Comment eVGA GTX260 216 SC and CUDA (Score 4, Interesting) 186

I just bought a eVGA GTX260 216(core) SC at Fry's for $200+$20 tax. But it had a mail in rebate for $50. Which will bring the price down to $150+$20 tax. I bought it not as a gaming card, but as a second CUDA card. I already had a PNY GTX260(192 core).

CUDA doesn't play nice with regular graphics usage. Your machine will be really jerky every few seconds. I also didn't have room in my main computer, motherboard or power supply wise. So I put it in my second desktop that I use for iSCSI and a third monitor via synergy. The machine already had a 6600GT, which then became the secondary card. I run X off it. Which leaves the eVGA card just for CUDA. Then I can run it all day and not even notice a performance hit.

Comment Monitor setups (Score 1) 503

I have two setups with three monitors. One at work and one at home. Both use two desktops. Home is two 24" at 1920x1200, along with a 20" at 1680x1050. Work is three 20" at 1680x1050. The third monitor is on the second machine, and is accessible via synergy. The third monitor is great for IM, especially for work related stuff. I can look at it at a glance, along with a spreadsheet on the second monitor, and four terminal windows on the first monitor.

At home the second desktop is another Linux box that I use for additional storage for the primary desktop via iSCSI. At work the second desktop is a Windows machine.

I only recently went to three monitor. I looked at doing it with a second video card in the main desktop, or using a Matrox splitter box to run two monitors off one DVI connector. A second video card in Linux just doesn't work that well, and the splitter boxes are expensive. Plus a second computer has some advantages. More segregated CPU and memory, more storage, different OS, etc.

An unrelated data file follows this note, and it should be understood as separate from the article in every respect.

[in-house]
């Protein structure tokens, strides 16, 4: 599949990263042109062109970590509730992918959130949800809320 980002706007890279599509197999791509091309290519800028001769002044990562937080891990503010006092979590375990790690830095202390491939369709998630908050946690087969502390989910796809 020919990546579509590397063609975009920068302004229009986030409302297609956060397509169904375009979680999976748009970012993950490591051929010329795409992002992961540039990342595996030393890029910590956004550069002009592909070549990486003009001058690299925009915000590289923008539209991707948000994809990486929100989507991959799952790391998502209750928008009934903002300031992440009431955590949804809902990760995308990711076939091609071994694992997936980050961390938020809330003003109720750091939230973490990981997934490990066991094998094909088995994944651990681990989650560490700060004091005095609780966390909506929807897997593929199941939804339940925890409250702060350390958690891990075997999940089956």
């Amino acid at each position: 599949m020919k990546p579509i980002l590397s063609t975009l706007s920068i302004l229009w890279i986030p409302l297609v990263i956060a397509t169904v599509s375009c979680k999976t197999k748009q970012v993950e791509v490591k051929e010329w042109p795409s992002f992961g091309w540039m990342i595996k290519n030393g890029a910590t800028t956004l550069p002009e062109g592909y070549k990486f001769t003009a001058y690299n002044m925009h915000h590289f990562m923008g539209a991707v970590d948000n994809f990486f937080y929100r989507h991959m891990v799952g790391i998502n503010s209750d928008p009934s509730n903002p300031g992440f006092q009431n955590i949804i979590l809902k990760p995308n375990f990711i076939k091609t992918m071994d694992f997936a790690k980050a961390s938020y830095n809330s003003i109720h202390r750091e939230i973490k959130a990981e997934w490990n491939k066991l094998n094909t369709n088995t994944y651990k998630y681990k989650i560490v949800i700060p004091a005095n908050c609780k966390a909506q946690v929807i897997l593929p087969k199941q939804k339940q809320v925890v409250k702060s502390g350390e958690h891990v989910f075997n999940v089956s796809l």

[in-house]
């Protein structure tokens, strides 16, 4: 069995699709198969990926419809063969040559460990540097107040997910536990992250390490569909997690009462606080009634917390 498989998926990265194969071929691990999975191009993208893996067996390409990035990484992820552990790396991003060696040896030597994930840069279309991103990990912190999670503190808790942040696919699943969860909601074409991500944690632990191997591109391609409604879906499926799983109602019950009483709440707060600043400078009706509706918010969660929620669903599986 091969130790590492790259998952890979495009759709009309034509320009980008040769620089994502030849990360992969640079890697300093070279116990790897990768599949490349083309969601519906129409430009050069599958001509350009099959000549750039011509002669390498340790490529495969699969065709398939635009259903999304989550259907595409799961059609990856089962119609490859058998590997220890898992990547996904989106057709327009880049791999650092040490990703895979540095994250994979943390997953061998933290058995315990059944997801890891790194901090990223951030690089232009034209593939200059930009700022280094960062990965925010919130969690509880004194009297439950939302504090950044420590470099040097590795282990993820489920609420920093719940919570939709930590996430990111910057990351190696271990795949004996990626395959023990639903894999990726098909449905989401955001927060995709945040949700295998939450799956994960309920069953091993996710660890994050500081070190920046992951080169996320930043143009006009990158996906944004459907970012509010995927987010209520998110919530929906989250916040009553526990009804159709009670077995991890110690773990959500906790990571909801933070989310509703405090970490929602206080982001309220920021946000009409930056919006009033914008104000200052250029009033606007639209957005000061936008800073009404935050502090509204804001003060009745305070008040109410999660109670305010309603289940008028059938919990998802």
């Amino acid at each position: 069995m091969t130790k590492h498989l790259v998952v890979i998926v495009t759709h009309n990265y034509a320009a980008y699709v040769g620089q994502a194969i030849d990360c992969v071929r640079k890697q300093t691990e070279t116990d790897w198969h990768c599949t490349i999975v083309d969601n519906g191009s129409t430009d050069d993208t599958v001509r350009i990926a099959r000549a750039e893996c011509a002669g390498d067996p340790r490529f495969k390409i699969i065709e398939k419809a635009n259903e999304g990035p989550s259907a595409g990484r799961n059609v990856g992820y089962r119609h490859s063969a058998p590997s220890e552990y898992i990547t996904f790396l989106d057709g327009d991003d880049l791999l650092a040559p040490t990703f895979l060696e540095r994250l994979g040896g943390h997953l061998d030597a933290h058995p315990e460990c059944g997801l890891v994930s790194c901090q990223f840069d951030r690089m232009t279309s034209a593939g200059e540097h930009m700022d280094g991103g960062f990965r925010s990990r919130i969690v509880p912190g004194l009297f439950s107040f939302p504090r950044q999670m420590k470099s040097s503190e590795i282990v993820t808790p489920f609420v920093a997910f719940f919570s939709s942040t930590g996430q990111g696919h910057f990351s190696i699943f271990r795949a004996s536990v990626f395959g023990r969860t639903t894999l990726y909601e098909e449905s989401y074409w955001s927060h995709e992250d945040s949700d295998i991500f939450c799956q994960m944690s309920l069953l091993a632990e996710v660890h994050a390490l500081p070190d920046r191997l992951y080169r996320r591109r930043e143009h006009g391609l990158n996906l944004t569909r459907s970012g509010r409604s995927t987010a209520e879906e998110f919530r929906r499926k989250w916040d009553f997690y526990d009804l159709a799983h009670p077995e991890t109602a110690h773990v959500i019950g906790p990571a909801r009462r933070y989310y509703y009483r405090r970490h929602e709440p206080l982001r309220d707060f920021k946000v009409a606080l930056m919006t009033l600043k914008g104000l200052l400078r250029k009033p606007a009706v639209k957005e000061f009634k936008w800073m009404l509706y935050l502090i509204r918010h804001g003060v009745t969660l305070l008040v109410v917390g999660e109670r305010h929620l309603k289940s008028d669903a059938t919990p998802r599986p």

Linux

Linux Needs Critics 1127

An anonymous reader writes "Keir Thomas berates the fact that the world of Linux almost entirely lacks critics. In fact, he says, Linux people tend to see genuine critical evaluation as a bad thing. FTA: 'The problem with this anti-criticism approach is that it's damning Linux to an eternity of navel gazing. Nothing can ever get any better. The best hope we have are the instances where a few bright sparks, with their heads screwed on the right way, get together and make something cool (as happened with, say, Firefox back in the day). But that's rare and can't be relied upon.'"
Operating Systems

Linux Kernel 2.6.29 Released 265

diegocgteleline.es writes "Linus Torvalds has released Linux 2.6.29. The new features include the inclusion of kernel graphic modesetting, WiMAX, access point Wi-Fi support, inclusion of squashfs and a preliminary version of btrfs, a more scalable version of RCU, eCryptfs filename encryption, ext4 no journal mode, OCFS2 metadata checksums, improvements to the memory controller, support for filesystem freeze, and other features. Here is the full list of changes."
Security

Researchers Demo BIOS Attack That Survives Disk Wipes 396

suraj.sun writes "A pair of Argentinian researchers have found a way to perform a BIOS level malware attack capable of surviving even a hard-disk wipe. Alfredo Ortega and Anibal Sacco from Core Security Technologies — used the stage at last week's CanSecWest conference to demonstrate methods (PDF) for infecting the BIOS with persistent code that will survive reboots and re-flashing attempts. The technique includes patching the BIOS with a small bit of code that gave them complete control of the machine. The demo ran smoothly on a Windows machine, a PC running OpenBSD and another running VMware Player."

Comment Re:nVidia rules (Score 2, Informative) 102

No, they are all of the same base architecture, but aren't the same card. The 8800GT and the 9800GT are pretty close. Probably the biggest difference is some 9800GT cards are 55nm chips instead of 65nm. On the other hand there is a lot of difference between 8800GT and the GTX260. The GTX260 has 32 dedicated double precision processors that the 8800GT does not. My rough understanding is that those double precision processors are roughly equal to 1.5x a Q6600(quad core), or 6 cores. The GTX260 also comes with more streaming(single precision) processors. The 8800GT is 96/112 and the GTX260 is 192/216, depending on model.

Just look at this graphic.

http://pyrit.googlecode.com/svn/tags/opt/pyritperfaa3.png